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Scientists have solved the mystery behind a one-of-a-kind comet they once theorised may have been an alien spaceship. Hawaiian astronomers operating the Pan-STARRS1 telescope on Maui who discovered ‘Oumuamua, “a messenger from afar arriving first”, in 2017 noted the object had entered from beyond the Earth’s solar system. The comet was also oblong, had no trail, appeared to be moving away from the Sun’s orbit, and was remarkably tiny.
The Pan-STARRS1 crew concluded the “cigar-shaped” comet was just 115 metres long and 19 metres wide, and that it had arrived from “deep space”.
And it was travelling at approximately 54 miles per second, seemingly defying the Sun’s gravitational pull.
The object was also moving without the bright trail of dust characteristic of most comets.
Scientists were quick to offer theories on the object’s nature and purpose, with prominent academics suggesting it might even be alien in origin.
Harvard astrophysicist Avi Loeb suggested ‘Oumuamua “may be a fully operational probe sent intentionally to Earth vicinity by an alien civilization”.
While seemingly out of place from one of the world’s top scientists, others failed to offer more fitting explanations at the time.
Nearly six years after the comet first entered the solar system, physicists believe they finally have an acceptable answer.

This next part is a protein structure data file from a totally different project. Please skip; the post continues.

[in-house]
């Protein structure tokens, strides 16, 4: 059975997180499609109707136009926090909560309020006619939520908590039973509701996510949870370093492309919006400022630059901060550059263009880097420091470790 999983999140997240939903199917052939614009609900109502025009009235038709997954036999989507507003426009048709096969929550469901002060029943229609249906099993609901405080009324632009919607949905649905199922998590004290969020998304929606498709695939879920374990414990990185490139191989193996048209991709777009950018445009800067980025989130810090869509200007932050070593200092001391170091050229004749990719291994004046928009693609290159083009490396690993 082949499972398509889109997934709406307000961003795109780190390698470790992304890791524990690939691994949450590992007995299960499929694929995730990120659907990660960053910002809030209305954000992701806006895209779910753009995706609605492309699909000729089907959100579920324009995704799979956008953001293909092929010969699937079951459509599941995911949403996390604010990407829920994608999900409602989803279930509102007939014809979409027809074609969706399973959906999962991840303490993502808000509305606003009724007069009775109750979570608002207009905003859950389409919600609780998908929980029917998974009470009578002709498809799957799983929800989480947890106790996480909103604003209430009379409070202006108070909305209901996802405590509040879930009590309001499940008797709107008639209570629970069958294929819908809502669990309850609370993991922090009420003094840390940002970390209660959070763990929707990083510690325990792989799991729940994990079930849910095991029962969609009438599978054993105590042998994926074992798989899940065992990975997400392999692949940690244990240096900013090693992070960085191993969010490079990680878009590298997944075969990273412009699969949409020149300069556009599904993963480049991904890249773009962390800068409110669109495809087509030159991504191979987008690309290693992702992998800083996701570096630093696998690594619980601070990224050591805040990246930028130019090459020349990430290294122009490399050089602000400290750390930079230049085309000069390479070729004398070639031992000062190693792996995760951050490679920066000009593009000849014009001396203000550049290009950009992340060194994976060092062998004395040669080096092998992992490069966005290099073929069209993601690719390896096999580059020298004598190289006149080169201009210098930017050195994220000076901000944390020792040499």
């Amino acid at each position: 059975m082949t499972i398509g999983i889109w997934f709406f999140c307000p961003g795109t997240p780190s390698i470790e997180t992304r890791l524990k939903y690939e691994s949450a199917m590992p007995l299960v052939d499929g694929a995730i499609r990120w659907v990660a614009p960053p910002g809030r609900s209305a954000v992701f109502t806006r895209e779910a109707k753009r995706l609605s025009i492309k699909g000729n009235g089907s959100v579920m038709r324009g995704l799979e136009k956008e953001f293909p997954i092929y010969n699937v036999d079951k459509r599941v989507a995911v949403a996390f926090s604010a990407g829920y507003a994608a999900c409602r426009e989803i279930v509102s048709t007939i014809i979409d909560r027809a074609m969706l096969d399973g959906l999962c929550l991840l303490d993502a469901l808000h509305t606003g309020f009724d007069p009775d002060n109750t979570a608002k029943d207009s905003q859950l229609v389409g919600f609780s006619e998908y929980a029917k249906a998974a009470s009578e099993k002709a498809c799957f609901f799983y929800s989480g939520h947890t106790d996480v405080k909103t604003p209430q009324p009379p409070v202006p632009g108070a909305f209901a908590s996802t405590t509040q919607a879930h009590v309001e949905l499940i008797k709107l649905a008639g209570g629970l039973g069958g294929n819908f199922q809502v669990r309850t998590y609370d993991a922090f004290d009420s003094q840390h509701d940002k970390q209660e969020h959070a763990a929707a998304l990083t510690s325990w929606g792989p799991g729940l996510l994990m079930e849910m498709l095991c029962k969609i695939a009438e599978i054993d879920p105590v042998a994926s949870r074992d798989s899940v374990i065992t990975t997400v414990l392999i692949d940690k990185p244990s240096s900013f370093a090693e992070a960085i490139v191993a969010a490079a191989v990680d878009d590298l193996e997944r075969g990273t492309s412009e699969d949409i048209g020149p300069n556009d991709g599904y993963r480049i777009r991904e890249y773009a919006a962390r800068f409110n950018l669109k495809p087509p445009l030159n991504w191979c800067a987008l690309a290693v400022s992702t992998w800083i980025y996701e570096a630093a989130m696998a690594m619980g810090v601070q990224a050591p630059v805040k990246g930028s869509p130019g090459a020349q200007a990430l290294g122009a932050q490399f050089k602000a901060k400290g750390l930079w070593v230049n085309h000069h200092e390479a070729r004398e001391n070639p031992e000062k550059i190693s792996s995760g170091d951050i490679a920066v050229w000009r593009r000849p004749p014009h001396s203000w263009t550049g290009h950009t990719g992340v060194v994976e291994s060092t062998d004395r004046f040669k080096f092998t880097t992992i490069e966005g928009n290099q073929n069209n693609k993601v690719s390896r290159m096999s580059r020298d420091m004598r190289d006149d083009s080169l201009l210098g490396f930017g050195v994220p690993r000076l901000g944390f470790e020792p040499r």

They have concluded that ‘Oumuamua doesn’t act like a regular comet because its size allows it to move outside the limitations space imposes on other, larger objects.
When other masses move through the cosmos, they pass through high-energy particles that produce hydrogen when reacting with ice in a process known as “outgassing”.
Speaking to the Cornell Chronicle, Jennifer Bergner, an assistant professor of chemistry at UC Berkeley, described the process as “getting cooked by cosmic radiation”.
Comets are the frozen leftovers rejected by a fully-formed solar system, meaning they are mostly ice, but the “cooking” usually only grazes the outer surface.
In ‘Oumuamua’s case, it also cooked the comet’s interior, causing its oblong appearance.
Professor Bergner said the object likely had a “really thin shell” relative to its bulk.
Therefore, she said, ‘Oumuamua’s outgassing “produced sufficient force to power this acceleration”.
She added that the comet was consistent with other interstellar comets but had undergone “heavy processing”.
The professor concluded: “The models we ran are consistent with what we see in the solar system from comets and asteroids. So, you could essentially start with something that looks like a comet and have this scenario work.”
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